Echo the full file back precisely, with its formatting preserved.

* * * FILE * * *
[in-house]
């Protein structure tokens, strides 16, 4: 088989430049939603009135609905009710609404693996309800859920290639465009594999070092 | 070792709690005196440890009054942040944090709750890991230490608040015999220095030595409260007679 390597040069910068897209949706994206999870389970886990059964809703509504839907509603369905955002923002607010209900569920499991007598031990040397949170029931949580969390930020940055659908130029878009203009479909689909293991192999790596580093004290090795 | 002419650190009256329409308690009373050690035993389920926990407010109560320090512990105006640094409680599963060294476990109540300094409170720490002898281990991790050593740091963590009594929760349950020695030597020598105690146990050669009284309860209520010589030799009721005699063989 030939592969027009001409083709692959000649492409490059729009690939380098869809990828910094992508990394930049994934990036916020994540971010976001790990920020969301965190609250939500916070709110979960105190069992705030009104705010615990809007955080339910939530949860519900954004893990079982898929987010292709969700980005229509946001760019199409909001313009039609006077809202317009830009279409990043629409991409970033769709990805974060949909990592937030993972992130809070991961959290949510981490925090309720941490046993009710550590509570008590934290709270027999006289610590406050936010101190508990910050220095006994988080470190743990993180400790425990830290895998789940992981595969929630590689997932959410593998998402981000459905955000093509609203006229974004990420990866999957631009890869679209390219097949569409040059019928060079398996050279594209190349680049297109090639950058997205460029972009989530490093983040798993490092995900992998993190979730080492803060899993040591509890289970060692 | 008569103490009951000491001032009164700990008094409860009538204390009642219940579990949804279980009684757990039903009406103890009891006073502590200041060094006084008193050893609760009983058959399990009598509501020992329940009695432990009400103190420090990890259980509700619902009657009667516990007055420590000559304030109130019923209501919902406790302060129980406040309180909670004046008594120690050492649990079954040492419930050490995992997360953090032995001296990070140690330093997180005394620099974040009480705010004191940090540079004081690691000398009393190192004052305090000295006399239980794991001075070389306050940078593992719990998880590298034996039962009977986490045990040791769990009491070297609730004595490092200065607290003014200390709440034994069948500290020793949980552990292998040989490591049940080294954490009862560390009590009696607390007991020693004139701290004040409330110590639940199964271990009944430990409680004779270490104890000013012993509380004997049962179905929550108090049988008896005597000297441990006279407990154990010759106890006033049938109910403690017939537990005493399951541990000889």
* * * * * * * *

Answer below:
[in-house]
């Protein structure tokens, strides 16, 4: 088989430049939603009135609905009710609404693996309800859920290639465009594999070092 | 070792709690005196440890009054942040944090709750890991230490608040015999220095030595409260007679 390597040069910068897209949706994206999870389970886990059964809703509504839907509603369905955002923002607010209900569920499991007598031990040397949170029931949580969390930020940055659908130029878009203009479909689909293991192999790596580093004290090795 | 002419650190009256329409308690009373050690035993389920926990407010109560320090512990105006640094409680599963060294476990109540300094409170720490002898281990991790050593740091963590009594929760349950020695030597020598105690146990050669009284309860209520010589030799009721005699063989 030939592969027009001409083709692959000649492409490059729009690939380098869809990828910094992508990394930049994934990036916020994540971010976001790990920020969301965190609250939500916070709110979960105190069992705030009104705010615990809007955080339910939530949860519900954004893990079982898929987010292709969700980005229509946001760019199409909001313009039609006077809202317009830009279409990043629409991409970033769709990805974060949909990592937030993972992130809070991961959290949510981490925090309720941490046993009710550590509570008590934290709270027999006289610590406050936010101190508990910050220095006994988080470190743990993180400790425990830290895998789940992981595969929630590689997932959410593998998402981000459905955000093509609203006229974004990420990866999957631009890869679209390219097949569409040059019928060079398996050279594209190349680049297109090639950058997205460029972009989530490093983040798993490092995900992998993190979730080492803060899993040591509890289970060692 | 008569103490009951000491001032009164700990008094409860009538204390009642219940579990949804279980009684757990039903009406103890009891006073502590200041060094006084008193050893609760009983058959399990009598509501020992329940009695432990009400103190420090990890259980509700619902009657009667516990007055420590000559304030109130019923209501919902406790302060129980406040309180909670004046008594120690050492649990079954040492419930050490995992997360953090032995001296990070140690330093997180005394620099974040009480705010004191940090540079004081690691000398009393190192004052305090000295006399239980794991001075070389306050940078593992719990998880590298034996039962009977986490045990040791769990009491070297609730004595490092200065607290003014200390709440034994069948500290020793949980552990292998040989490591049940080294954490009862560390009590009696607390007991020693004139701290004040409330110590639940199964271990009944430990409680004779270490104890000013012993509380004997049962179905929550108090049988008896005597000297441990006279407990154990010759106890006033049938109910403690017939537990005493399951541990000889």